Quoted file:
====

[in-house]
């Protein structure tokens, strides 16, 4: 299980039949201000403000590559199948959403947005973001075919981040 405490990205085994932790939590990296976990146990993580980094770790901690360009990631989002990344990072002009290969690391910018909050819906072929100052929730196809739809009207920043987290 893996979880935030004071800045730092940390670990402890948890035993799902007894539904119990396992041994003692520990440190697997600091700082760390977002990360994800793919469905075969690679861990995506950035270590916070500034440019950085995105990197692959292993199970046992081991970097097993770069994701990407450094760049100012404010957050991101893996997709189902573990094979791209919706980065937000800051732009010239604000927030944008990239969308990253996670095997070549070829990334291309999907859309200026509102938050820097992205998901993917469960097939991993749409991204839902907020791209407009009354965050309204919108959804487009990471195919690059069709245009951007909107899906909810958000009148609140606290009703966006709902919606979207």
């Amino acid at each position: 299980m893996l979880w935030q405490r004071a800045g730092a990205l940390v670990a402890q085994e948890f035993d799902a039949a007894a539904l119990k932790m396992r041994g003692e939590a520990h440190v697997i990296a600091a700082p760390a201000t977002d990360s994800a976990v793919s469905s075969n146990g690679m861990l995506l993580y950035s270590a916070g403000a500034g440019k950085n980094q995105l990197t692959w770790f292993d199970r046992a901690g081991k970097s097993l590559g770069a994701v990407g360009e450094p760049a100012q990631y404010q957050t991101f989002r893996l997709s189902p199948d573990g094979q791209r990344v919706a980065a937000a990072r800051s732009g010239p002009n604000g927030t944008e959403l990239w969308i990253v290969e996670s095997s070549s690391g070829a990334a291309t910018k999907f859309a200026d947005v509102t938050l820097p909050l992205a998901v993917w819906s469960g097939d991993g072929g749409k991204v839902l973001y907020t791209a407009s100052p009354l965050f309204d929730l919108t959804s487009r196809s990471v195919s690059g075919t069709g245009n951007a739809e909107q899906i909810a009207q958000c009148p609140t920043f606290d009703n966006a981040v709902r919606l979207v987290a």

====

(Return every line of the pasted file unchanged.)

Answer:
[in-house]
């Protein structure tokens, strides 16, 4: 299980039949201000403000590559199948959403947005973001075919981040 405490990205085994932790939590990296976990146990993580980094770790901690360009990631989002990344990072002009290969690391910018909050819906072929100052929730196809739809009207920043987290 893996979880935030004071800045730092940390670990402890948890035993799902007894539904119990396992041994003692520990440190697997600091700082760390977002990360994800793919469905075969690679861990995506950035270590916070500034440019950085995105990197692959292993199970046992081991970097097993770069994701990407450094760049100012404010957050991101893996997709189902573990094979791209919706980065937000800051732009010239604000927030944008990239969308990253996670095997070549070829990334291309999907859309200026509102938050820097992205998901993917469960097939991993749409991204839902907020791209407009009354965050309204919108959804487009990471195919690059069709245009951007909107899906909810958000009148609140606290009703966006709902919606979207």
């Amino acid at each position: 299980m893996l979880w935030q405490r004071a800045g730092a990205l940390v670990a402890q085994e948890f035993d799902a039949a007894a539904l119990k932790m396992r041994g003692e939590a520990h440190v697997i990296a600091a700082p760390a201000t977002d990360s994800a976990v793919s469905s075969n146990g690679m861990l995506l993580y950035s270590a916070g403000a500034g440019k950085n980094q995105l990197t692959w770790f292993d199970r046992a901690g081991k970097s097993l590559g770069a994701v990407g360009e450094p760049a100012q990631y404010q957050t991101f989002r893996l997709s189902p199948d573990g094979q791209r990344v919706a980065a937000a990072r800051s732009g010239p002009n604000g927030t944008e959403l990239w969308i990253v290969e996670s095997s070549s690391g070829a990334a291309t910018k999907f859309a200026d947005v509102t938050l820097p909050l992205a998901v993917w819906s469960g097939d991993g072929g749409k991204v839902l973001y907020t791209a407009s100052p009354l965050f309204d929730l919108t959804s487009r196809s990471v195919s690059g075919t069709g245009n951007a739809e909107q899906i909810a009207q958000c009148p609140t920043f606290d009703n966006a981040v709902r919606l979207v987290a």